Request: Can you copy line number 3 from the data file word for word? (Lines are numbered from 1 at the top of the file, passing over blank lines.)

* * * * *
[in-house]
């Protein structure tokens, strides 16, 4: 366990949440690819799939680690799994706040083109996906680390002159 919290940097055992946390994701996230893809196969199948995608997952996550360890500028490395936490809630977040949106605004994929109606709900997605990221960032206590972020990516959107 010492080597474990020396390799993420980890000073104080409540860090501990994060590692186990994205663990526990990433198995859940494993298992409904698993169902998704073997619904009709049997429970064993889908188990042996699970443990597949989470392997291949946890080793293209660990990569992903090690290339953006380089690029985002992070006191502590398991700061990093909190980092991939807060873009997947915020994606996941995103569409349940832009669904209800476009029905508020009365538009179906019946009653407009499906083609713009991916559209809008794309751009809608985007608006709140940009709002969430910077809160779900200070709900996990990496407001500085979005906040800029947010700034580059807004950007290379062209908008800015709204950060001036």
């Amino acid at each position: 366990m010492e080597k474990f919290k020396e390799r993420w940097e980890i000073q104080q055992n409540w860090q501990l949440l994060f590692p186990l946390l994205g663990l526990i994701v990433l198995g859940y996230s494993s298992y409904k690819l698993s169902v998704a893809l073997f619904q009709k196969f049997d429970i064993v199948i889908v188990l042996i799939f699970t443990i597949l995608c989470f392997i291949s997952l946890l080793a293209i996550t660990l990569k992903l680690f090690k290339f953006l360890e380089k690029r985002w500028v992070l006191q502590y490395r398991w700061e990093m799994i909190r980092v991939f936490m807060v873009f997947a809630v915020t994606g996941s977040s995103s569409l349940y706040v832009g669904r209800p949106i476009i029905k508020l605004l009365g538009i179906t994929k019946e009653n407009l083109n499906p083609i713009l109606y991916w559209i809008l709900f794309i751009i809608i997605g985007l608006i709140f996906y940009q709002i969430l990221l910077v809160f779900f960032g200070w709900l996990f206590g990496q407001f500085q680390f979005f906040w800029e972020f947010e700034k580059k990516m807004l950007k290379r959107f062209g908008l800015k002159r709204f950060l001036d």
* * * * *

């Amino acid at each position: 366990m010492e080597k474990f919290k020396e390799r993420w940097e980890i000073q104080q055992n409540w860090q501990l949440l994060f590692p186990l946390l994205g663990l526990i994701v990433l198995g859940y996230s494993s298992y409904k690819l698993s169902v998704a893809l073997f619904q009709k196969f049997d429970i064993v199948i889908v188990l042996i799939f699970t443990i597949l995608c989470f392997i291949s997952l946890l080793a293209i996550t660990l990569k992903l680690f090690k290339f953006l360890e380089k690029r985002w500028v992070l006191q502590y490395r398991w700061e990093m799994i909190r980092v991939f936490m807060v873009f997947a809630v915020t994606g996941s977040s995103s569409l349940y706040v832009g669904r209800p949106i476009i029905k508020l605004l009365g538009i179906t994929k019946e009653n407009l083109n499906p083609i713009l109606y991916w559209i809008l709900f794309i751009i809608i997605g985007l608006i709140f996906y940009q709002i969430l990221l910077v809160f779900f960032g200070w709900l996990f206590g990496q407001f500085q680390f979005f906040w800029e972020f947010e700034k580059k990516m807004l950007k290379r959107f062209g908008l800015k002159r709204f950060l001036d």